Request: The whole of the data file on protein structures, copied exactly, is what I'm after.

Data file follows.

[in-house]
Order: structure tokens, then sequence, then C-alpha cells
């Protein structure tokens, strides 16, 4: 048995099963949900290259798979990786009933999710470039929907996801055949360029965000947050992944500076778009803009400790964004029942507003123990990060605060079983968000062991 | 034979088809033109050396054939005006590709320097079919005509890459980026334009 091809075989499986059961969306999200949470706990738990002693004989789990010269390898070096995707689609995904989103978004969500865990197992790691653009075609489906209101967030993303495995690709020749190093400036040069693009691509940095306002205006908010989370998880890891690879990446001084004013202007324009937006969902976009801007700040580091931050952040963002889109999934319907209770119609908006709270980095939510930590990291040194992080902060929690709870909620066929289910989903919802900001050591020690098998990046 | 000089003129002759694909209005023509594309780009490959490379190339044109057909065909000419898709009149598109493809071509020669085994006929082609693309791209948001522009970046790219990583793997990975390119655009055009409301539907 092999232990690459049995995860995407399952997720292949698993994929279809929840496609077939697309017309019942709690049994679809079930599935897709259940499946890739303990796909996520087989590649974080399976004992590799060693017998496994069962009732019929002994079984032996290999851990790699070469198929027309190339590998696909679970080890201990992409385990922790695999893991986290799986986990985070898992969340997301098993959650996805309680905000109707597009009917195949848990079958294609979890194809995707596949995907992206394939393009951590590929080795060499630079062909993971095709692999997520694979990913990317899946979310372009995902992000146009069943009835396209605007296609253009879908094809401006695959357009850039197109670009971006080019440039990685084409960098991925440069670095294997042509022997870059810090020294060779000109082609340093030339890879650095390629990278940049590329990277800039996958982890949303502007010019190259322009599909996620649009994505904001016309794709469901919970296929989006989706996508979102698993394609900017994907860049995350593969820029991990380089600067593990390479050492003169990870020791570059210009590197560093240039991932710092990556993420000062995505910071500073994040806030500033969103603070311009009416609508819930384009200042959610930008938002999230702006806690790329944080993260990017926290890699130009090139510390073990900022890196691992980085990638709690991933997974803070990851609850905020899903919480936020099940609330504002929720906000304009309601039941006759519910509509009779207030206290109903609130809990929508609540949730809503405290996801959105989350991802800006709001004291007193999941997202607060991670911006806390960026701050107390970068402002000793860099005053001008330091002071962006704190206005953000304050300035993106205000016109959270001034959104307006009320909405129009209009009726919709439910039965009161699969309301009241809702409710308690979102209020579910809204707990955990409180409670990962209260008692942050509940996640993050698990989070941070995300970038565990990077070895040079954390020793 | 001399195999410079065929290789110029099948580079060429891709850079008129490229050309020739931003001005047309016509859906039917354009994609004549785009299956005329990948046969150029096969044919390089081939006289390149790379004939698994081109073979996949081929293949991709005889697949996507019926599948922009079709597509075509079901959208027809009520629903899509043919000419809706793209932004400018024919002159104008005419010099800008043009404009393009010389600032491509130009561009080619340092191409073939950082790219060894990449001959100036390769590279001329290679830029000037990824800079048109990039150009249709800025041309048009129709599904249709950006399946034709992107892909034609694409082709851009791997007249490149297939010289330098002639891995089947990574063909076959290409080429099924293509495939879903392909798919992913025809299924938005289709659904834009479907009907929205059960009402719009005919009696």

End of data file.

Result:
[in-house]
Order: structure tokens, then sequence, then C-alpha cells
């Protein structure tokens, strides 16, 4: 048995099963949900290259798979990786009933999710470039929907996801055949360029965000947050992944500076778009803009400790964004029942507003123990990060605060079983968000062991 | 034979088809033109050396054939005006590709320097079919005509890459980026334009 091809075989499986059961969306999200949470706990738990002693004989789990010269390898070096995707689609995904989103978004969500865990197992790691653009075609489906209101967030993303495995690709020749190093400036040069693009691509940095306002205006908010989370998880890891690879990446001084004013202007324009937006969902976009801007700040580091931050952040963002889109999934319907209770119609908006709270980095939510930590990291040194992080902060929690709870909620066929289910989903919802900001050591020690098998990046 | 000089003129002759694909209005023509594309780009490959490379190339044109057909065909000419898709009149598109493809071509020669085994006929082609693309791209948001522009970046790219990583793997990975390119655009055009409301539907 092999232990690459049995995860995407399952997720292949698993994929279809929840496609077939697309017309019942709690049994679809079930599935897709259940499946890739303990796909996520087989590649974080399976004992590799060693017998496994069962009732019929002994079984032996290999851990790699070469198929027309190339590998696909679970080890201990992409385990922790695999893991986290799986986990985070898992969340997301098993959650996805309680905000109707597009009917195949848990079958294609979890194809995707596949995907992206394939393009951590590929080795060499630079062909993971095709692999997520694979990913990317899946979310372009995902992000146009069943009835396209605007296609253009879908094809401006695959357009850039197109670009971006080019440039990685084409960098991925440069670095294997042509022997870059810090020294060779000109082609340093030339890879650095390629990278940049590329990277800039996958982890949303502007010019190259322009599909996620649009994505904001016309794709469901919970296929989006989706996508979102698993394609900017994907860049995350593969820029991990380089600067593990390479050492003169990870020791570059210009590197560093240039991932710092990556993420000062995505910071500073994040806030500033969103603070311009009416609508819930384009200042959610930008938002999230702006806690790329944080993260990017926290890699130009090139510390073990900022890196691992980085990638709690991933997974803070990851609850905020899903919480936020099940609330504002929720906000304009309601039941006759519910509509009779207030206290109903609130809990929508609540949730809503405290996801959105989350991802800006709001004291007193999941997202607060991670911006806390960026701050107390970068402002000793860099005053001008330091002071962006704190206005953000304050300035993106205000016109959270001034959104307006009320909405129009209009009726919709439910039965009161699969309301009241809702409710308690979102209020579910809204707990955990409180409670990962209260008692942050509940996640993050698990989070941070995300970038565990990077070895040079954390020793 | 001399195999410079065929290789110029099948580079060429891709850079008129490229050309020739931003001005047309016509859906039917354009994609004549785009299956005329990948046969150029096969044919390089081939006289390149790379004939698994081109073979996949081929293949991709005889697949996507019926599948922009079709597509075509079901959208027809009520629903899509043919000419809706793209932004400018024919002159104008005419010099800008043009404009393009010389600032491509130009561009080619340092191409073939950082790219060894990449001959100036390769590279001329290679830029000037990824800079048109990039150009249709800025041309048009129709599904249709950006399946034709992107892909034609694409082709851009791997007249490149297939010289330098002639891995089947990574063909076959290409080429099924293509495939879903392909798919992913025809299924938005289709659904834009479907009907929205059960009402719009005919009696």